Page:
“I’m giving you this interview because it’s important to me to promote ‘Eva’s Story.’ I hate publicity,” says Mati Kochavi. “I live my life quietly, my PR office hates me because I’m one of its worst clients. Did we do the right thing [with the billboards]? I don’t know, we consulted experts and that’s what they advised us to do. Maybe it was the right thing because look, everyone’s talking about it. Eva wanted to be a famous photographer in London, so we gave her a camera, let her tell her story on Instagram, and put up huge billboards in Tel Aviv. We said that instead of London, it’s Tel Aviv and she’ll be famous in Israel.
Another girl besides Anne Frank
“I had a dream that I met Eva in Auschwitz, she was sitting there with her friend, leaning on a wall with her legs crossed, and I told her, ‘I can’t save you, but in 75 years I will tell your story.’ And she’s looking at me from above. From my perspective we’ve brought another girl into our memory aside from Anne Frank. Everyone’s talking about Eva, and I’m not sure that’s so terrible.”
Of course it’s not terrible. The question is whether it’s proper to advertise the Holocaust on a huge billboard over the Ayalon.
“You’re asking a fair question, but still, apparently if I hadn’t done it, you wouldn’t be sitting here with us now,” says Mati Kochavit. “Maybe no one would have written about it, and it could be that Maya and I would have sat during the weekend and watched what we’d done with a few friends and said too bad that everyone wasn’t watching it. That billboard wasn’t disrespectful, because all it showed was a hand holding a telephone near her name near the barbed wire behind which she spent the last four years of her life. If we offended someone, then I’m very sorry. Really.
“The criticism of us was minor compared to the sympathy. We have tools to measure this, and they found that 80 percent of the responses were favorable and some 20 percent objected. You mentioned earlier that the trailer was joyful – you have to remember that she was a girl, and her struggle was to be happy in the ghetto and in the most difficult situations. That’s part of the drama in the diary.”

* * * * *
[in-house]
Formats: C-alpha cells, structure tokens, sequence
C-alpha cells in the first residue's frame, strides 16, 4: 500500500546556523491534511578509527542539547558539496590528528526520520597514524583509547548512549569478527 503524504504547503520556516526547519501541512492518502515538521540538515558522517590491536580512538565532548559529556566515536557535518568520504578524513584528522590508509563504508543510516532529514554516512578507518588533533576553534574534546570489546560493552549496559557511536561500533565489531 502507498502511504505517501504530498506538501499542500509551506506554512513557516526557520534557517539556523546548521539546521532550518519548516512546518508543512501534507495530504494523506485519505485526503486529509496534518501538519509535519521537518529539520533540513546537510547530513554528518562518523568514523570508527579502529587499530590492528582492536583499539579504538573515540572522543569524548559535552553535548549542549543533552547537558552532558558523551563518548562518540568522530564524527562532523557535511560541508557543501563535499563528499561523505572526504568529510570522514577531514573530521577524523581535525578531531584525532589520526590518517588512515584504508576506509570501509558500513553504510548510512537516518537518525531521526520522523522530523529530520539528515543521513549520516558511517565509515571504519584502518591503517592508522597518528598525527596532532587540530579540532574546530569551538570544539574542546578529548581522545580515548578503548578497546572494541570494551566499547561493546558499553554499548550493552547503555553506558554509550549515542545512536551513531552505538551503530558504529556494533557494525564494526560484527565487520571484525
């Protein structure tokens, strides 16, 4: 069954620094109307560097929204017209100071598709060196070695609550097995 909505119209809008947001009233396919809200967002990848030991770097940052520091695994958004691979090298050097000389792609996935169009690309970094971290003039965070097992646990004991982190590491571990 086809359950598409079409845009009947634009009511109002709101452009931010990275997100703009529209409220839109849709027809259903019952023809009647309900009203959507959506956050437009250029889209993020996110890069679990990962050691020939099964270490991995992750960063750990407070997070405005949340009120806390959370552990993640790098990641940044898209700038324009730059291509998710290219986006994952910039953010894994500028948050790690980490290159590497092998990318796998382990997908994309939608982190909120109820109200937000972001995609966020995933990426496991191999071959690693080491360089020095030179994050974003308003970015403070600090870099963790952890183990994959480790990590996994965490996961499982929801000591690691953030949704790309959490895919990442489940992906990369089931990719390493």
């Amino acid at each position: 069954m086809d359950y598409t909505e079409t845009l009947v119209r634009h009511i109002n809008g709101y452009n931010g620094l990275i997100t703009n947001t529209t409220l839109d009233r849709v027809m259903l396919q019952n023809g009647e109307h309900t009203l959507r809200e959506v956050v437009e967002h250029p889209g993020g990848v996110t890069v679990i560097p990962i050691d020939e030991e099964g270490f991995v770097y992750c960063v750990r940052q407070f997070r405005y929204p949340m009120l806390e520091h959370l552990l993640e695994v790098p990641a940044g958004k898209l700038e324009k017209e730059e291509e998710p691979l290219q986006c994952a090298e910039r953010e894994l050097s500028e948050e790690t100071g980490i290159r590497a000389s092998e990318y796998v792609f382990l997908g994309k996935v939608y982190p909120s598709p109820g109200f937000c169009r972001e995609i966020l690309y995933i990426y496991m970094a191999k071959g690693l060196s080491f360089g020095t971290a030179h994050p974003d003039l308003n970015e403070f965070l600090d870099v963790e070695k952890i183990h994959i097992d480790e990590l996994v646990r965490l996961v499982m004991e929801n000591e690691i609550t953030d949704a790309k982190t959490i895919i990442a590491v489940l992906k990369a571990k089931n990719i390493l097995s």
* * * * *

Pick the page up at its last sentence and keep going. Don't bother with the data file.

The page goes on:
Maybe this obsession with preserving the memory of the Holocaust is an archaic notion that it’s time to give up on? Maybe we have to relieve our children of this burden, of this fear? What purpose does it serve, exactly – after all, everyone tailors the historic lesson to their own opinions.
“A lot of questions like that come from laziness, when we’re too lazy to think of a new way to solve problems. Lots of times entrepreneurs seek to solve a problem in a new way that no one’s ever thought of. I’m trying to solve the problem of how to teach this today,” Mati says. “I have a lot of friends who like to sit with a glass of whiskey on their yacht and not think about anything. Because everything’s good – they have money and they don’t want to think about the world’s tough, worrisome problems.
“So, yes, Holocaust memory is a complex issue, but I think that a person is, among other things, a refinement of all the personal and collective memories he carries with him. You can decide that memories are a burden for you, you can decide that it’s complicated to be a Jew, so why should you continue to be one. The question is who you are and what load do you want to carry. For me, my load is a part of me, and giving it up isn’t an option for me. I’m giving kids the choice of whether they want to see this story or not. We are telling a story and giving children access to it.
“Every generation thinks the generation after it is shallower, but that’s nonsense, of course. I didn’t go to the Education Ministry, to the government or to institutional bodies – from that perspective I’m totally avant garde. I said, here’s a story and you’re invited to watch in the most democratic way possible. I’m telling you that it exists, and whoever wants to can come and see it. It’s open to everyone.”